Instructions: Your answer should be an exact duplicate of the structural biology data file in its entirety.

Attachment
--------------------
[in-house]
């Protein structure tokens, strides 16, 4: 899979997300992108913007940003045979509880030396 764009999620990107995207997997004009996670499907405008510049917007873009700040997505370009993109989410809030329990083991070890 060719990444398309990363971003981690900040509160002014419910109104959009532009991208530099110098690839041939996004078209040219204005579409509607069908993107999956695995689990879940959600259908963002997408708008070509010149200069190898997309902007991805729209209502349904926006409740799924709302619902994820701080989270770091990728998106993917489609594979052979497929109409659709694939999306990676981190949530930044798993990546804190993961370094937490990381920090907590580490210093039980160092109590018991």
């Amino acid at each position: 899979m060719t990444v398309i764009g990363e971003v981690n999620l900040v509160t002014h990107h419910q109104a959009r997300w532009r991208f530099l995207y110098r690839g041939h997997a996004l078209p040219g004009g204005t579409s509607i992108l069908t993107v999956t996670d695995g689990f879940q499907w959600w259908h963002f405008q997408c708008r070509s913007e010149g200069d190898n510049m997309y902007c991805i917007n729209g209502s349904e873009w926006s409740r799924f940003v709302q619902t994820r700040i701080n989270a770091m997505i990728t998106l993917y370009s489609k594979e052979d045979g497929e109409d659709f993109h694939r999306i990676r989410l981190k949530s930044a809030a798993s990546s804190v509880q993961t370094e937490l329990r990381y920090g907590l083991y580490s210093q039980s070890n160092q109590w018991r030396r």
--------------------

[in-house]
């Protein structure tokens, strides 16, 4: 899979997300992108913007940003045979509880030396 764009999620990107995207997997004009996670499907405008510049917007873009700040997505370009993109989410809030329990083991070890 060719990444398309990363971003981690900040509160002014419910109104959009532009991208530099110098690839041939996004078209040219204005579409509607069908993107999956695995689990879940959600259908963002997408708008070509010149200069190898997309902007991805729209209502349904926006409740799924709302619902994820701080989270770091990728998106993917489609594979052979497929109409659709694939999306990676981190949530930044798993990546804190993961370094937490990381920090907590580490210093039980160092109590018991």
């Amino acid at each position: 899979m060719t990444v398309i764009g990363e971003v981690n999620l900040v509160t002014h990107h419910q109104a959009r997300w532009r991208f530099l995207y110098r690839g041939h997997a996004l078209p040219g004009g204005t579409s509607i992108l069908t993107v999956t996670d695995g689990f879940q499907w959600w259908h963002f405008q997408c708008r070509s913007e010149g200069d190898n510049m997309y902007c991805i917007n729209g209502s349904e873009w926006s409740r799924f940003v709302q619902t994820r700040i701080n989270a770091m997505i990728t998106l993917y370009s489609k594979e052979d045979g497929e109409d659709f993109h694939r999306i990676r989410l981190k949530s930044a809030a798993s990546s804190v509880q993961t370094e937490l329990r990381y920090g907590l083991y580490s210093q039980s070890n160092q109590w018991r030396r």